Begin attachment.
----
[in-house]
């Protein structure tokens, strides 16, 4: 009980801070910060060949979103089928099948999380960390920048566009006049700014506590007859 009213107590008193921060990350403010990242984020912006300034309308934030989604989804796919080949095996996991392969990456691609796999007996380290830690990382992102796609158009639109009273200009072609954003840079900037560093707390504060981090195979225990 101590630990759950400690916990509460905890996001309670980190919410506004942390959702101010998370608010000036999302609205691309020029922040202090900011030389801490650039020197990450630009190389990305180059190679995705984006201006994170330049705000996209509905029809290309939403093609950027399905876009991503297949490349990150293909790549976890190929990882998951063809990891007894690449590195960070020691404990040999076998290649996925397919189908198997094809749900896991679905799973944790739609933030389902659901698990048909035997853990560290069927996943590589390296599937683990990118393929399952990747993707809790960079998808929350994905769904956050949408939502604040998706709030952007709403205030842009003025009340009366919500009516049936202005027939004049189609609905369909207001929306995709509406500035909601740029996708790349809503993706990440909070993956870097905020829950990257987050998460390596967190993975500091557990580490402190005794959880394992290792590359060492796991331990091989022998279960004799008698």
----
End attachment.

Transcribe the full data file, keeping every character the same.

[in-house]
């Protein structure tokens, strides 16, 4: 009980801070910060060949979103089928099948999380960390920048566009006049700014506590007859 009213107590008193921060990350403010990242984020912006300034309308934030989604989804796919080949095996996991392969990456691609796999007996380290830690990382992102796609158009639109009273200009072609954003840079900037560093707390504060981090195979225990 101590630990759950400690916990509460905890996001309670980190919410506004942390959702101010998370608010000036999302609205691309020029922040202090900011030389801490650039020197990450630009190389990305180059190679995705984006201006994170330049705000996209509905029809290309939403093609950027399905876009991503297949490349990150293909790549976890190929990882998951063809990891007894690449590195960070020691404990040999076998290649996925397919189908198997094809749900896991679905799973944790739609933030389902659901698990048909035997853990560290069927996943590589390296599937683990990118393929399952990747993707809790960079998808929350994905769904956050949408939502604040998706709030952007709403205030842009003025009340009366919500009516049936202005027939004049189609609905369909207001929306995709509406500035909601740029996708790349809503993706990440909070993956870097905020829950990257987050998460390596967190993975500091557990580490402190005794959880394992290792590359060492796991331990091989022998279960004799008698």